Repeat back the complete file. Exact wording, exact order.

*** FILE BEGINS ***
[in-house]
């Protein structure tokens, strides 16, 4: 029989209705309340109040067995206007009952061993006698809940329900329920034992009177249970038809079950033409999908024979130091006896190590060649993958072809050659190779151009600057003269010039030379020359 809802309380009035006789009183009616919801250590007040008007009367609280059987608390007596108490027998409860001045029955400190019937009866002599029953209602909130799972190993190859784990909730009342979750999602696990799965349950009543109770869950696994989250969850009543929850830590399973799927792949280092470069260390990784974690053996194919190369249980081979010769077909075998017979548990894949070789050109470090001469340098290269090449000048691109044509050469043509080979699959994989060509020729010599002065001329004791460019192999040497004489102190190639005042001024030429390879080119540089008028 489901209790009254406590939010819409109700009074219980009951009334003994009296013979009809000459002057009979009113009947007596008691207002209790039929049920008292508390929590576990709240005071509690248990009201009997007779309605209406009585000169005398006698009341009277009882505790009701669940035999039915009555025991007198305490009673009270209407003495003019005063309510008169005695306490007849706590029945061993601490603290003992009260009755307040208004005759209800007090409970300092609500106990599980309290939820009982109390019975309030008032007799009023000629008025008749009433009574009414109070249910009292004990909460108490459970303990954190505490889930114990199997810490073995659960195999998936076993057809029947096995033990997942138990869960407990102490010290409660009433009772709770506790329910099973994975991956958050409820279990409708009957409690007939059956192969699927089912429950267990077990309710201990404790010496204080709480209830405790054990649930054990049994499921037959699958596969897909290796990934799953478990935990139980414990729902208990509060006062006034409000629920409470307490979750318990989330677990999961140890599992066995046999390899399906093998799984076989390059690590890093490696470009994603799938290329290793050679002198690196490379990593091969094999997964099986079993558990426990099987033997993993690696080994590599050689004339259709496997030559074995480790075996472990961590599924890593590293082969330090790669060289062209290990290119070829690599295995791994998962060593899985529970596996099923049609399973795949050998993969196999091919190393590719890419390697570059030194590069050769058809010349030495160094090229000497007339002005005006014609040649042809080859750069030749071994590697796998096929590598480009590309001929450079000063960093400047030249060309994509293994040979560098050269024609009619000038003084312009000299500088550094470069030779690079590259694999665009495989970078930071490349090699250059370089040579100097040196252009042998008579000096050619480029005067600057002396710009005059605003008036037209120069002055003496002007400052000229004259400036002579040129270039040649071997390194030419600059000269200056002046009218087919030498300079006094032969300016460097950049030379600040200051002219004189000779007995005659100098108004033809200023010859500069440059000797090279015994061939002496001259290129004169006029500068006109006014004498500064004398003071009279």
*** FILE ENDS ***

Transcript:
[in-house]
């Protein structure tokens, strides 16, 4: 029989209705309340109040067995206007009952061993006698809940329900329920034992009177249970038809079950033409999908024979130091006896190590060649993958072809050659190779151009600057003269010039030379020359 809802309380009035006789009183009616919801250590007040008007009367609280059987608390007596108490027998409860001045029955400190019937009866002599029953209602909130799972190993190859784990909730009342979750999602696990799965349950009543109770869950696994989250969850009543929850830590399973799927792949280092470069260390990784974690053996194919190369249980081979010769077909075998017979548990894949070789050109470090001469340098290269090449000048691109044509050469043509080979699959994989060509020729010599002065001329004791460019192999040497004489102190190639005042001024030429390879080119540089008028 489901209790009254406590939010819409109700009074219980009951009334003994009296013979009809000459002057009979009113009947007596008691207002209790039929049920008292508390929590576990709240005071509690248990009201009997007779309605209406009585000169005398006698009341009277009882505790009701669940035999039915009555025991007198305490009673009270209407003495003019005063309510008169005695306490007849706590029945061993601490603290003992009260009755307040208004005759209800007090409970300092609500106990599980309290939820009982109390019975309030008032007799009023000629008025008749009433009574009414109070249910009292004990909460108490459970303990954190505490889930114990199997810490073995659960195999998936076993057809029947096995033990997942138990869960407990102490010290409660009433009772709770506790329910099973994975991956958050409820279990409708009957409690007939059956192969699927089912429950267990077990309710201990404790010496204080709480209830405790054990649930054990049994499921037959699958596969897909290796990934799953478990935990139980414990729902208990509060006062006034409000629920409470307490979750318990989330677990999961140890599992066995046999390899399906093998799984076989390059690590890093490696470009994603799938290329290793050679002198690196490379990593091969094999997964099986079993558990426990099987033997993993690696080994590599050689004339259709496997030559074995480790075996472990961590599924890593590293082969330090790669060289062209290990290119070829690599295995791994998962060593899985529970596996099923049609399973795949050998993969196999091919190393590719890419390697570059030194590069050769058809010349030495160094090229000497007339002005005006014609040649042809080859750069030749071994590697796998096929590598480009590309001929450079000063960093400047030249060309994509293994040979560098050269024609009619000038003084312009000299500088550094470069030779690079590259694999665009495989970078930071490349090699250059370089040579100097040196252009042998008579000096050619480029005067600057002396710009005059605003008036037209120069002055003496002007400052000229004259400036002579040129270039040649071997390194030419600059000269200056002046009218087919030498300079006094032969300016460097950049030379600040200051002219004189000779007995005659100098108004033809200023010859500069440059000797090279015994061939002496001259290129004169006029500068006109006014004498500064004398003071009279």